AOT Compilation in HotSpot: Introduction

Ludovic Henry

Ludovic

This blog post is not about SubstrateVM nor GraalVM but focuses on the jaotc AOT compiler in HotSpot.

Introduction

In this blog post, we are going to focus on the Ahead-Of-Time (AOT) Compilation that was introduced in Java 9 (https://openjdk.java.net/jeps/295) with the addition of the jaotc command-line utility. This AOT compiler is based on the work done in Graal JIT.

We are going to explore some of the tradeoffs that the AOT compiler needs to take, and how the generated code fits in the Tiered Compilation (TC) pipeline. Then, we will go through a simple example, showing how to use the jaotc command-line utility. Finally, we are going to explore some alternatives to the AOT compiler like JIT at Startup, JIT caching, and Distributed JIT.

AOT Compilation in HotSpot

An AOT compiler’s primary capability is to generate machine code for an application without having to run the application, allowing a future run of the application to pick the generated code. Similarly, to C1 and C2, jaotc compiles Java bytecode to native code.

The primary motivator behind using AOT in Java is to bypass the interpreter. It is generally faster for the machine to execute machine code than it is to execute the code via the bytecode interpreter. In many cases, it is a definite advantage, especially for code that needs to be executed even just a few times.

Tradeoffs of generated code

An AOT compiler cannot make the same class of assumptions as a JIT compiler. The AOT compiler doesn’t have access to as much information as the JIT compiler does because the process generating and executing the application are not the same.

For example, AOT compilers are required to generate Position Independent Code (PIC) to produce shared libraries. That is because there is no way to know ahead of execution where in memory the code is loaded, blocking any assumption the AOT compiler can make on the location (relative or absolute) of a symbol; this prevents the AOT compiler from referencing the address of any symbol directly. So, whenever a symbol (such as functions and constants) is accessed, it requires the AOT compiler to generate an indirection, with the resolution happening on first access to the symbol.

On the other hand, a JIT compiler can take the address in memory of a symbol and embed it directly in the code. It works because the JIT compiler can assume the code to have a shorter lifetime than the symbol: the code generation happens after the symbol initialization (or at least the code generation initializes the symbol), and the shutdown of the process triggers the destruction of both the code and the symbol.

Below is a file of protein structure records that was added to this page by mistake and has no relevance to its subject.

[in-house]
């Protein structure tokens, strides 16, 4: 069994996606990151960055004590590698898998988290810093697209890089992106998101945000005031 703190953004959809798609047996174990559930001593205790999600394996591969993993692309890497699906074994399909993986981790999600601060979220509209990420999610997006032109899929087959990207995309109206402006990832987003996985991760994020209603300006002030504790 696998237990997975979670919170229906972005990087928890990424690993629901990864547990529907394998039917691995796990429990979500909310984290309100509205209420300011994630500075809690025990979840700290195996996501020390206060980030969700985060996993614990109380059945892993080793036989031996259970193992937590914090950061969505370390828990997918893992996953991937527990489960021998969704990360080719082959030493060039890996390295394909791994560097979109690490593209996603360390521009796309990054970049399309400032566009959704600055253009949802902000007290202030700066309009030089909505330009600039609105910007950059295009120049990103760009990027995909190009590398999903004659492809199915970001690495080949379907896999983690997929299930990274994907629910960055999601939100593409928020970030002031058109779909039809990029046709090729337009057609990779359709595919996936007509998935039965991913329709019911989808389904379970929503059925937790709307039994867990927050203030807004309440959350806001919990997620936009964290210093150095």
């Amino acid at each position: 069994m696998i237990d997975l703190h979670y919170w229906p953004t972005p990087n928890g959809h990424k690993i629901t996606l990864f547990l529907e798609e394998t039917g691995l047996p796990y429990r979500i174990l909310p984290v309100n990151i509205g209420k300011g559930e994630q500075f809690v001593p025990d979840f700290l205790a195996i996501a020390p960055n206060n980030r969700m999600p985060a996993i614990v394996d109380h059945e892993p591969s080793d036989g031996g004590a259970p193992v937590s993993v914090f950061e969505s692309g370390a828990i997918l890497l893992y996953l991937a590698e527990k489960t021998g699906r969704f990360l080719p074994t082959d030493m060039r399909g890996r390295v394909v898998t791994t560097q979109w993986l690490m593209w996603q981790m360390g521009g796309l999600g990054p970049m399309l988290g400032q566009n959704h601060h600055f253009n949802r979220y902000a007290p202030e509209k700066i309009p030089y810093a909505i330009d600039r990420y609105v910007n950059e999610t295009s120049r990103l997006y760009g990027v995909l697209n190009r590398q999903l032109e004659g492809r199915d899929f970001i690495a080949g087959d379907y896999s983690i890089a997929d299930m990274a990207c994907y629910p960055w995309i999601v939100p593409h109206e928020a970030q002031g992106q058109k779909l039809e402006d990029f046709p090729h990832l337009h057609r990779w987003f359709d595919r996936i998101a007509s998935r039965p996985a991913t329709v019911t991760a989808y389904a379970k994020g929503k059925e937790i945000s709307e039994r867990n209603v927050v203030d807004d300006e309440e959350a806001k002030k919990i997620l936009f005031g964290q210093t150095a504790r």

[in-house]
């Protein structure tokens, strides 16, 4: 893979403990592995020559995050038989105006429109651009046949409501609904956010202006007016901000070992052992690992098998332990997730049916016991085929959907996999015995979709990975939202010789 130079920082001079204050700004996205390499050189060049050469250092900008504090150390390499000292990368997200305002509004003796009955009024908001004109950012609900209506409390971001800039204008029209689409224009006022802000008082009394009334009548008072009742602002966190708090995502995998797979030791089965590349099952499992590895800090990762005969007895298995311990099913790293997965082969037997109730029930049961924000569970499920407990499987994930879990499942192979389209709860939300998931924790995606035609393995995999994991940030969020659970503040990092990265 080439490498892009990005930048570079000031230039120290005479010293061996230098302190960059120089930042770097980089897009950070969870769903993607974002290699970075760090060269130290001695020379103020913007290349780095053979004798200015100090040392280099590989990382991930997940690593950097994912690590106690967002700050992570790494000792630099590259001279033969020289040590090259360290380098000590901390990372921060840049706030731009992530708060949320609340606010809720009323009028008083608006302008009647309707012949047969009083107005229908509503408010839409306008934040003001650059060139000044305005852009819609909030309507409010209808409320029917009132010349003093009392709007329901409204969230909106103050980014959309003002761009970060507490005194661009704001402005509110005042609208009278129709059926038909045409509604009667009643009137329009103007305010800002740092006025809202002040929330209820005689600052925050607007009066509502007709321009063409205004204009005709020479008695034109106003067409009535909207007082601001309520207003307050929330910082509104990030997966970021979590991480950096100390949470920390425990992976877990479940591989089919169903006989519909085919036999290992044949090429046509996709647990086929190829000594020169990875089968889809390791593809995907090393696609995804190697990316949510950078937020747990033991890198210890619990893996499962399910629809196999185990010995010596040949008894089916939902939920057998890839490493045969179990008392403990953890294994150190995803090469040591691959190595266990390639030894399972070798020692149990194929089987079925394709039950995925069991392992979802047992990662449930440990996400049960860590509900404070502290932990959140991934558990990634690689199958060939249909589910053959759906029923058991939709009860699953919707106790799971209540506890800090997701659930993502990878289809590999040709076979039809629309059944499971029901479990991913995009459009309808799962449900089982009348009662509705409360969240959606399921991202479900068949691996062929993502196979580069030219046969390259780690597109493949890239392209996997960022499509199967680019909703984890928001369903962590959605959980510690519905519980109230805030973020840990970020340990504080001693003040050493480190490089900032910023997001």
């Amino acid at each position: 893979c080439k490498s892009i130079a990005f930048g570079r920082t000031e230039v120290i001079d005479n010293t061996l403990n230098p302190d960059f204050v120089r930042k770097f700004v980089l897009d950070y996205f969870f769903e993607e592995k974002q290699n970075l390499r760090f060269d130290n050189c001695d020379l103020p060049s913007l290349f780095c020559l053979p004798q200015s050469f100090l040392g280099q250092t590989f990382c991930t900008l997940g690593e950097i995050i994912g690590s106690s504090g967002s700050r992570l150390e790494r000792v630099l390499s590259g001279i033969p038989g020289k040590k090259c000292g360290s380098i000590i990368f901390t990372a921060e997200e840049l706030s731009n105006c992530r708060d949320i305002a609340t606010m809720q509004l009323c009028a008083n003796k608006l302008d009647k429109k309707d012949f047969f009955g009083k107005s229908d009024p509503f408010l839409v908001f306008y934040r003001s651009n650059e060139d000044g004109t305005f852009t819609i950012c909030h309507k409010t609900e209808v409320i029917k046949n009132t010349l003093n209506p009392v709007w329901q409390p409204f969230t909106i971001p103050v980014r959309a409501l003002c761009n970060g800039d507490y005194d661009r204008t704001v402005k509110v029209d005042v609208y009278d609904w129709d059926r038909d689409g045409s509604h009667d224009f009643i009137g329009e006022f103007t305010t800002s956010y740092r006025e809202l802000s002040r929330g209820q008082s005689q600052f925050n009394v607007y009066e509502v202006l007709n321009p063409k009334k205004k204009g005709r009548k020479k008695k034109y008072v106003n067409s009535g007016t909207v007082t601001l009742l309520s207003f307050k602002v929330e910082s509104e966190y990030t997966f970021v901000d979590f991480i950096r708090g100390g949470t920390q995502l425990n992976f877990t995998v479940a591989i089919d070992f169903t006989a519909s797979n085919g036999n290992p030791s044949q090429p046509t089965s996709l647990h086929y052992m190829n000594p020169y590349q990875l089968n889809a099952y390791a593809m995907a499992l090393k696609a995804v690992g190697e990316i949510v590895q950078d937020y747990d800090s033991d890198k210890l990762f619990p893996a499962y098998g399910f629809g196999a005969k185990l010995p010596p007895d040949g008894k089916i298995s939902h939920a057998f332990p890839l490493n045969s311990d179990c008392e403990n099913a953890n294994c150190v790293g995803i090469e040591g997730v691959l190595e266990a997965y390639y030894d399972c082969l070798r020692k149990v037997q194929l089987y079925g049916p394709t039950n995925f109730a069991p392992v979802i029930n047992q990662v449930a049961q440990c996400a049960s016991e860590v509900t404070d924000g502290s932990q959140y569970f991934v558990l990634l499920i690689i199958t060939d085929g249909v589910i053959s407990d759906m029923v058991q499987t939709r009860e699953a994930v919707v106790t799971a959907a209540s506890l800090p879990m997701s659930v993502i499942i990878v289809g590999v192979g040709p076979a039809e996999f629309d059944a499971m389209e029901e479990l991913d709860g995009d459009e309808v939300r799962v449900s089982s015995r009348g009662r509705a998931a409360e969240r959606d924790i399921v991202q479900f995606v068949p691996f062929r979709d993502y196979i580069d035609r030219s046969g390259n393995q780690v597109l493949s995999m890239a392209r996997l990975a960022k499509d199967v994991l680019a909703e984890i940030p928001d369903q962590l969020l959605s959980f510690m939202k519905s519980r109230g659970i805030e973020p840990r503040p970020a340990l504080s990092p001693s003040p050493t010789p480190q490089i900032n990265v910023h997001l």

Another example is final static variables. A JIT compiler can make certain assumptions allowing it to generate code based on the value of the variable. But because an AOT compiler cannot know the value of the variable before the initialization of the variable – which only happens at the execution of the code – it can’t make the same assumptions. That can lead to missed optimizations opportunities like dead-code elimination or inlining.

Finally, the OS and architecture on which you execute the code and on which you generate the code are required to be the same. For example, if you want to execute the code on Windows, you cannot generate the code on Linux or macOS but only on Windows. That is because the jaotc does not support cross-compilation.

Integration with the Tiered Compilation pipeline

Introduced in Java 7, Tiered Compilation (TC) goal is to have fast startup time and fast steady-state throughput. The implementation consists of a pipeline of multiple tiers of code generation. The three main components of this pipeline are the interpreter, the C1 compiler, and the C2 compiler. It replaced the -client and -server command-line parameters available in previous versions of Java.

As the method goes through the different tiers, each tier gathers information about the method execution. This information is called Profiling Data (PD). The C2 compiler uses this PD to make certain assumptions such as what code paths are cold/warm/hot, and what types are used at any call sites. It can then generate code better suited for the specific context that it is currently executing in.

The five tiers of code generation are:

  • none (0): Interpreter gathering full PD
  • simple (1): C1 compiler with no profiling
  • limited profile (2): C1 compiler with light profiling gathering some PD
  • full profile (3): C1 compiler with full profiling gathering full PD
  • full optimization (4): C2 compiler with no profiling

With jaotc, you have the option to generate code with or without support for TC. Enabling TC generates slightly slower code due to the profiling overhead. Disabling TC blocks the use of the TC pipeline leading to slower steady-state throughput.

Figure 1 and Figure 2 show the flow in the TC pipeline if you use AOT or not.

 

Tiered Compilation pipeline without AOT
Figure 1: Tiered Compilation pipeline without AOT

 

Figure 2: Tiered Compilation pipeline with AOT
Figure 2: Tiered Compilation pipeline with AOT